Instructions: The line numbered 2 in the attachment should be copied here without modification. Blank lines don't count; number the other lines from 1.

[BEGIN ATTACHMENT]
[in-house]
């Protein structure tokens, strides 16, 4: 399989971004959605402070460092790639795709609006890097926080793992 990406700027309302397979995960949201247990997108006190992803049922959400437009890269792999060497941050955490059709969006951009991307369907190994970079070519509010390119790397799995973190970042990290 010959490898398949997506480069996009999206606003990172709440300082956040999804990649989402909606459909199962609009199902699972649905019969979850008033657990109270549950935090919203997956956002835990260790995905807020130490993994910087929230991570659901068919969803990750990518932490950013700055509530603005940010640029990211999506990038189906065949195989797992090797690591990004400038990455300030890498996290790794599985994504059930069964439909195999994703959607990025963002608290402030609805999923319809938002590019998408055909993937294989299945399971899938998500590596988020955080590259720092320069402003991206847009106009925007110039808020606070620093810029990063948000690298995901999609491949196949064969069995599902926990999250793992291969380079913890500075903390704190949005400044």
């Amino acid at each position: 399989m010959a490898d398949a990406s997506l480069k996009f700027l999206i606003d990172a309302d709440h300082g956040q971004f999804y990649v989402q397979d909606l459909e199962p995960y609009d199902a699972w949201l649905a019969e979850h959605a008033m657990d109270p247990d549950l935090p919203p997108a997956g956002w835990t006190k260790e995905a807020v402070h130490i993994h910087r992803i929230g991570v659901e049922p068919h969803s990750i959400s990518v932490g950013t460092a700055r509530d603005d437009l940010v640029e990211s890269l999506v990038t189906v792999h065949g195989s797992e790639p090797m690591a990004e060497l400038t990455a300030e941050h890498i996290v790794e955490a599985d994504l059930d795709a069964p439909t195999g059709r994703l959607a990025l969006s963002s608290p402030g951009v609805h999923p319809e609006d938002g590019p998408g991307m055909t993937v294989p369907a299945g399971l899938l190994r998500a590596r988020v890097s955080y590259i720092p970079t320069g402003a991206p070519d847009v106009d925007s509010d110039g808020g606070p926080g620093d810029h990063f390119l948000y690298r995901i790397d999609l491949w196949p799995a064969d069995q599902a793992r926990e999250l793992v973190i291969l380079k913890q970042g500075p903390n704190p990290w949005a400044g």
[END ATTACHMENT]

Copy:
């Protein structure tokens, strides 16, 4: 399989971004959605402070460092790639795709609006890097926080793992 990406700027309302397979995960949201247990997108006190992803049922959400437009890269792999060497941050955490059709969006951009991307369907190994970079070519509010390119790397799995973190970042990290 010959490898398949997506480069996009999206606003990172709440300082956040999804990649989402909606459909199962609009199902699972649905019969979850008033657990109270549950935090919203997956956002835990260790995905807020130490993994910087929230991570659901068919969803990750990518932490950013700055509530603005940010640029990211999506990038189906065949195989797992090797690591990004400038990455300030890498996290790794599985994504059930069964439909195999994703959607990025963002608290402030609805999923319809938002590019998408055909993937294989299945399971899938998500590596988020955080590259720092320069402003991206847009106009925007110039808020606070620093810029990063948000690298995901999609491949196949064969069995599902926990999250793992291969380079913890500075903390704190949005400044």